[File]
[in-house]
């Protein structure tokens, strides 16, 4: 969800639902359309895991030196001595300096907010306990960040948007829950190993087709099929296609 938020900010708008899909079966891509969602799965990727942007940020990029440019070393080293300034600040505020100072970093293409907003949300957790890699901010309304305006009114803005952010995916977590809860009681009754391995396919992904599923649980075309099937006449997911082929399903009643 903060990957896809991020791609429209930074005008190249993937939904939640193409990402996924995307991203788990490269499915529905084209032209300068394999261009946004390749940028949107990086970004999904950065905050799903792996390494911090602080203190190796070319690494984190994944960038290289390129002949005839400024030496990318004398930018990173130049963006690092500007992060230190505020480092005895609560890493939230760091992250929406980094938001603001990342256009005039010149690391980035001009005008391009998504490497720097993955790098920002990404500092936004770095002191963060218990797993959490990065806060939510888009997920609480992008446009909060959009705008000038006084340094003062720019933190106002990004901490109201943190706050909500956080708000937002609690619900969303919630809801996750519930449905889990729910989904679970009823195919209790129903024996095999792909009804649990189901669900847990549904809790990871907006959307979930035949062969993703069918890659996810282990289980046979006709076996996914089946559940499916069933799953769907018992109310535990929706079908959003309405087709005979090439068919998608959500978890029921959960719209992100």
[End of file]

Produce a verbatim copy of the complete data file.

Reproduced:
[in-house]
């Protein structure tokens, strides 16, 4: 969800639902359309895991030196001595300096907010306990960040948007829950190993087709099929296609 938020900010708008899909079966891509969602799965990727942007940020990029440019070393080293300034600040505020100072970093293409907003949300957790890699901010309304305006009114803005952010995916977590809860009681009754391995396919992904599923649980075309099937006449997911082929399903009643 903060990957896809991020791609429209930074005008190249993937939904939640193409990402996924995307991203788990490269499915529905084209032209300068394999261009946004390749940028949107990086970004999904950065905050799903792996390494911090602080203190190796070319690494984190994944960038290289390129002949005839400024030496990318004398930018990173130049963006690092500007992060230190505020480092005895609560890493939230760091992250929406980094938001603001990342256009005039010149690391980035001009005008391009998504490497720097993955790098920002990404500092936004770095002191963060218990797993959490990065806060939510888009997920609480992008446009909060959009705008000038006084340094003062720019933190106002990004901490109201943190706050909500956080708000937002609690619900969303919630809801996750519930449905889990729910989904679970009823195919209790129903024996095999792909009804649990189901669900847990549904809790990871907006959307979930035949062969993703069918890659996810282990289980046979006709076996996914089946559940499916069933799953769907018992109310535990929706079908959003309405087709005979090439068919998608959500978890029921959960719209992100």